To save content items to your account,
please confirm that you agree to abide by our usage policies.
If this is the first time you use this feature, you will be asked to authorise Cambridge Core to connect with your account.
Find out more about saving content to .
To save content items to your Kindle, first ensure firstname.lastname@example.org
is added to your Approved Personal Document E-mail List under your Personal Document Settings
on the Manage Your Content and Devices page of your Amazon account. Then enter the ‘name’ part
of your Kindle email address below.
Find out more about saving to your Kindle.
Note you can select to save to either the @free.kindle.com or @kindle.com variations.
‘@free.kindle.com’ emails are free but can only be saved to your device when it is connected to wi-fi.
‘@kindle.com’ emails can be delivered even when you are not connected to wi-fi, but note that service fees apply.
We summarize what we assess as the past year's most important findings within climate change research: limits to adaptation, vulnerability hotspots, new threats coming from the climate–health nexus, climate (im)mobility and security, sustainable practices for land use and finance, losses and damages, inclusive societal climate decisions and ways to overcome structural barriers to accelerate mitigation and limit global warming to below 2°C.
We synthesize 10 topics within climate research where there have been significant advances or emerging scientific consensus since January 2021. The selection of these insights was based on input from an international open call with broad disciplinary scope. Findings concern: (1) new aspects of soft and hard limits to adaptation; (2) the emergence of regional vulnerability hotspots from climate impacts and human vulnerability; (3) new threats on the climate–health horizon – some involving plants and animals; (4) climate (im)mobility and the need for anticipatory action; (5) security and climate; (6) sustainable land management as a prerequisite to land-based solutions; (7) sustainable finance practices in the private sector and the need for political guidance; (8) the urgent planetary imperative for addressing losses and damages; (9) inclusive societal choices for climate-resilient development and (10) how to overcome barriers to accelerate mitigation and limit global warming to below 2°C.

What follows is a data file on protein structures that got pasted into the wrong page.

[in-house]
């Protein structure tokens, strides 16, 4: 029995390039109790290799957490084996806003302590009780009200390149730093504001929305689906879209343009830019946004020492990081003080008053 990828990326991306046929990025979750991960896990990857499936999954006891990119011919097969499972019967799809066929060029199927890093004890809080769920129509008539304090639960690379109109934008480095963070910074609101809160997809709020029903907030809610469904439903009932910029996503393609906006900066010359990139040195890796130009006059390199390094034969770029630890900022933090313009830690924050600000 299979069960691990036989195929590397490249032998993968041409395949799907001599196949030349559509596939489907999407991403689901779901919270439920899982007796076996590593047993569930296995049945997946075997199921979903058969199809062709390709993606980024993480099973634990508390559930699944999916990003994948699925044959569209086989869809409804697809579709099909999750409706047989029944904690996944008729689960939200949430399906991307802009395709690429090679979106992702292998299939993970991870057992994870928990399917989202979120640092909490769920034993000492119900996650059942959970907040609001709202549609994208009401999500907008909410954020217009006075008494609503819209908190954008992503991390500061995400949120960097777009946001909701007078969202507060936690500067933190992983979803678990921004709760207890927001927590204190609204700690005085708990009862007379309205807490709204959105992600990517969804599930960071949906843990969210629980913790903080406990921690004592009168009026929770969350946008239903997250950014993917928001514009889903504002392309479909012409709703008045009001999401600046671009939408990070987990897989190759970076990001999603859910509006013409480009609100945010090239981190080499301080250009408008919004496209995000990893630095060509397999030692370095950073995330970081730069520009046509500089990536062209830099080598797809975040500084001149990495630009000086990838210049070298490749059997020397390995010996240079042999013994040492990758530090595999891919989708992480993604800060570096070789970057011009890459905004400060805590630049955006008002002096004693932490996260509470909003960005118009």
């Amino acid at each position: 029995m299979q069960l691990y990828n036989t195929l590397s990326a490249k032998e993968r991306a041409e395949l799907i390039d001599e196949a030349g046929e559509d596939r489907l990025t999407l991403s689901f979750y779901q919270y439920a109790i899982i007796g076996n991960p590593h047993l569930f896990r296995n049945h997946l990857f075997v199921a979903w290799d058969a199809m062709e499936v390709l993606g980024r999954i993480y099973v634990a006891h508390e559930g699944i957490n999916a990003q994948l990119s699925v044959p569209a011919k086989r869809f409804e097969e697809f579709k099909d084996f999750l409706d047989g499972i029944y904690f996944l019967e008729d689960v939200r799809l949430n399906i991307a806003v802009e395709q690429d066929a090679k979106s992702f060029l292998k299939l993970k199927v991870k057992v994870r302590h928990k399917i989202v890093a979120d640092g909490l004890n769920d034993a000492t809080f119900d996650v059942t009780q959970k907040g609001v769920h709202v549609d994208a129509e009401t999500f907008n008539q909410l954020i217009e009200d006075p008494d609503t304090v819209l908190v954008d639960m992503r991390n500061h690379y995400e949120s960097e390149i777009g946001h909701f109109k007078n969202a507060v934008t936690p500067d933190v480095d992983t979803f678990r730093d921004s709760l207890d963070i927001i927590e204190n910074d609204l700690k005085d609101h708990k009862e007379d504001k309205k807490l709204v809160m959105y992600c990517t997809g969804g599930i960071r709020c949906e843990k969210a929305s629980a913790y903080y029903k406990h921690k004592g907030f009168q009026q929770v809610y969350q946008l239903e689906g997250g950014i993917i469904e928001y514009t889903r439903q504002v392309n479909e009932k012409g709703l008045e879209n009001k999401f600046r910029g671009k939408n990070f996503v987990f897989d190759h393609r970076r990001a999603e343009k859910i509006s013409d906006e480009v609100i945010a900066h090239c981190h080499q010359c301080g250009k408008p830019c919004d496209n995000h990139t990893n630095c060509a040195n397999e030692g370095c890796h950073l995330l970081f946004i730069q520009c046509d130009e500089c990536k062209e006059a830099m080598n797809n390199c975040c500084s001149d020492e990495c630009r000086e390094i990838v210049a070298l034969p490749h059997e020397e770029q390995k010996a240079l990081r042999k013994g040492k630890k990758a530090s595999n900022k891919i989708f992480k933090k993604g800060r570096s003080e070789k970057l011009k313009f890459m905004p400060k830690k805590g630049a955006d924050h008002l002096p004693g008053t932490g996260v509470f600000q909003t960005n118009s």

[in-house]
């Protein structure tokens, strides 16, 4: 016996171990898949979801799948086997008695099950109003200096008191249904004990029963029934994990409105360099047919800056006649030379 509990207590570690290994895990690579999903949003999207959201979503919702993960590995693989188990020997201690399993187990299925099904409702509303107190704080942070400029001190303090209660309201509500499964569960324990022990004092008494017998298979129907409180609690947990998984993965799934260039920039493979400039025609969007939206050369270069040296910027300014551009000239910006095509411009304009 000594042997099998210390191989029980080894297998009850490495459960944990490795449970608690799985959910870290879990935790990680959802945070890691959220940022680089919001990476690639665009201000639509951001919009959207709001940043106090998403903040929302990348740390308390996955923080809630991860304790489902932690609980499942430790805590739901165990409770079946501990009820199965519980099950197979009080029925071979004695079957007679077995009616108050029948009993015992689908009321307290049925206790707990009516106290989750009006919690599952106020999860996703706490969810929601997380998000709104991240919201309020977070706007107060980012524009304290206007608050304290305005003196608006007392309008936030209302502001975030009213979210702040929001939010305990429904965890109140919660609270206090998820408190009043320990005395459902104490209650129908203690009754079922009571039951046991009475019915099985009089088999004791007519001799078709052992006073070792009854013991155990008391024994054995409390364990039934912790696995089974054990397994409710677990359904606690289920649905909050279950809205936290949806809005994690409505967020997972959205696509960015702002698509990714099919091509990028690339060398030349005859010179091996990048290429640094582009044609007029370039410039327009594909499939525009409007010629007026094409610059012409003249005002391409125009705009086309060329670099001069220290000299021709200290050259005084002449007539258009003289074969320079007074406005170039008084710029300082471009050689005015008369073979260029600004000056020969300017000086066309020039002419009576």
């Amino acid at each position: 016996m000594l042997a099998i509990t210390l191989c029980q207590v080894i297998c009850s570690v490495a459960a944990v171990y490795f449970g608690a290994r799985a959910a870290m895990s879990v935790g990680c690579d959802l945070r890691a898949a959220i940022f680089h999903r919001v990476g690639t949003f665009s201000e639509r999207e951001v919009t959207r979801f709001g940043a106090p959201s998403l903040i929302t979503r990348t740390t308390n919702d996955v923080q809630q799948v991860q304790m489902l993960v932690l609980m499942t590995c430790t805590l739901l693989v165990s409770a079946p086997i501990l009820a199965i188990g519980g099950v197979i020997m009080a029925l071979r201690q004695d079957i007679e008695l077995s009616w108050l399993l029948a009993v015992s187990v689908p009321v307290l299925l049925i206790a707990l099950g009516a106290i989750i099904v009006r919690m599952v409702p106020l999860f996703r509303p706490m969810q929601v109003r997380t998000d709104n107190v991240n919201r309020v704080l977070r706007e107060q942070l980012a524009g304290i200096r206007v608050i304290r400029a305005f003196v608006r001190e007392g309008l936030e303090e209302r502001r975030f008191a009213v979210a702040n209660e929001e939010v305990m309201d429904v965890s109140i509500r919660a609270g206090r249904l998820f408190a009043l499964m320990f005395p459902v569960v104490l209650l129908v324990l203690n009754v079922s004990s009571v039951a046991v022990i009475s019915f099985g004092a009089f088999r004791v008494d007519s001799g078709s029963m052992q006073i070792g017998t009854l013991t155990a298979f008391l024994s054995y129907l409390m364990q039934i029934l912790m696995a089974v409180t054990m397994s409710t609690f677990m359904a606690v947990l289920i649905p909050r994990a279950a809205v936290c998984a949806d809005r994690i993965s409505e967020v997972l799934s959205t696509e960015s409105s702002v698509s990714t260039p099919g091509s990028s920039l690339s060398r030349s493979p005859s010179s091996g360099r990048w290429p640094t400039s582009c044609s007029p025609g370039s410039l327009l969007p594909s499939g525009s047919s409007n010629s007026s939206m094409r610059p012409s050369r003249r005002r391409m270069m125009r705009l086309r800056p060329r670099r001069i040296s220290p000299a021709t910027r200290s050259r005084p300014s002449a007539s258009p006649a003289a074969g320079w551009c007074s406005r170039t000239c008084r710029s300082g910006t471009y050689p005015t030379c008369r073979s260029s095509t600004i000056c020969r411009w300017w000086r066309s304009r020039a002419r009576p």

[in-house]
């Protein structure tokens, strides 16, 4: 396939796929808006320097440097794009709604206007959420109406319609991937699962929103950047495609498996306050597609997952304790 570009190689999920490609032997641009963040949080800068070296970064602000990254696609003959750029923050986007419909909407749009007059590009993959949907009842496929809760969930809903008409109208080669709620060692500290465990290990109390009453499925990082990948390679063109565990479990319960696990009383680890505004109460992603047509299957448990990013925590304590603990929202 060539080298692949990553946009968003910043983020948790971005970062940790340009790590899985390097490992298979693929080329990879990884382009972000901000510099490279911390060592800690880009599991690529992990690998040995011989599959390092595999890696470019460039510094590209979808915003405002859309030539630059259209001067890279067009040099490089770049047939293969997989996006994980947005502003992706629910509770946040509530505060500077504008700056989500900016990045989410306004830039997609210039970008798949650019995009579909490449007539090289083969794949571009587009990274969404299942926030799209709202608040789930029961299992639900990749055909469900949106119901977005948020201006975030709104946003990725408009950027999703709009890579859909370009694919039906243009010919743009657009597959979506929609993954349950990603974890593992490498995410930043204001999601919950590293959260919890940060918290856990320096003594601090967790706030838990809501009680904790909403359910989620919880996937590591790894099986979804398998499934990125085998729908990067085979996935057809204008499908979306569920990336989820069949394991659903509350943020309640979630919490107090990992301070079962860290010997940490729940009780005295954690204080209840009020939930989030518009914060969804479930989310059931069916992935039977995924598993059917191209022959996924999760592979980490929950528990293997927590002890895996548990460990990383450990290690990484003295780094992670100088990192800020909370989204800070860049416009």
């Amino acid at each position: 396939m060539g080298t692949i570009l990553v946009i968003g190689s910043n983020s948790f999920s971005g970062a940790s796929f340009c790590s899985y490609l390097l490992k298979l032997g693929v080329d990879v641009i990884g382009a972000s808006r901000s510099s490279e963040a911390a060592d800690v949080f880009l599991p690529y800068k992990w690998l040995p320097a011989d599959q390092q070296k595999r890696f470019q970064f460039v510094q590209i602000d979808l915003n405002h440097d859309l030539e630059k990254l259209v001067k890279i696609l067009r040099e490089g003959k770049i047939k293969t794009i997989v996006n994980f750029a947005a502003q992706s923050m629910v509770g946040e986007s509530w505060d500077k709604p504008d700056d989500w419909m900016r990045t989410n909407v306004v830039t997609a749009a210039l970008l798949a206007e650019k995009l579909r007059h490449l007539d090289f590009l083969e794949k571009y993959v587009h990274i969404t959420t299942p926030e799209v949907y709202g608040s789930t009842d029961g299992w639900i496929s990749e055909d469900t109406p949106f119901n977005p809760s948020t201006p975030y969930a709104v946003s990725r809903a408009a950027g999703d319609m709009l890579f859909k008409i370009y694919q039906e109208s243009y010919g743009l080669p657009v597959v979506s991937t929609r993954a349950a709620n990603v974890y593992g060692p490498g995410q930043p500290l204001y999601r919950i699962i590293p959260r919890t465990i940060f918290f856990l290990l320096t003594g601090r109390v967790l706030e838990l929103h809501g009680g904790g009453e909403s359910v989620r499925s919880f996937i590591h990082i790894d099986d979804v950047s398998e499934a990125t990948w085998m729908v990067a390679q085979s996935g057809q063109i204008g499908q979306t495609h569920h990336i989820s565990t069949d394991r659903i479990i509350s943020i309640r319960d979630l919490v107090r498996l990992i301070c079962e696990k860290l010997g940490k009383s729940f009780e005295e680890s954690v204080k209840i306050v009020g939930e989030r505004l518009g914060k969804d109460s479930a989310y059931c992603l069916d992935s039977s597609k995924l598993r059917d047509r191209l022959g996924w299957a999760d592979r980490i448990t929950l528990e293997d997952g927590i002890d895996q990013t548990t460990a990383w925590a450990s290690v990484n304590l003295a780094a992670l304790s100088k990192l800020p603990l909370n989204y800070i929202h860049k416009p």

Social media summary
Science has evidence on barriers to mitigation and how to overcome them to avoid limits to adaptation across multiple fields.
Nepal experienced a massive earthquake on 25th April, 2015 measuring 7.8 Richter scale followed by large aftershock on 12th May that further added to the destruction, especially in Sindhupalchowk and Dolakha. On request of Government of Nepal, international community extended financial and technical assistance to overcome the impact of the earthquake. Foreign Medical Teams (FMTs); now known as emergency medical team, from different countries and volunteers from within the country had helped in health service delivery.
to get a clear picture of Strengths, Weaknesses/Gaps and Areas of Improvement that would be very important in making the response better in any future events of such scale when discussed and shared with all relevant stakeholders in Nepal.
It was a multi-method study. Both quantitative and qualitative approaches were used to have an in-depth overview of the research question and the objectives set for the study. Records and reports relating Foreign Medical Team Coordination Committee (FMTCC) and meeting minutes of Health Emergency Operation Centre were reviewed.
Total of 8,962 deaths and 22,302 injuries occurred following earthquake of which 8,864 deaths and 21,156 injuries occurred in the most affected 14 districts of Nepal. In FGD and KIIs, most of the participants highlighted the earthquake had a huge impact on infrastructures. A large number of casualties were reported immediately after earthquake. Health facilities were overloaded with injured patients. One hundred and thirty-seven FMTs from 36 countries worked in Nepal to provide medical relief.
Timely preparation and readiness of the procedures to handle the FMTs including their registration process, medical licensing procedures, procedures of coordinating mechanisms with the district, case management and treatment guidelines to be followed by the FMTs are crucial to have a better health sector response including that of FMTs.
Email your librarian or administrator to recommend adding this to your organisation's collection.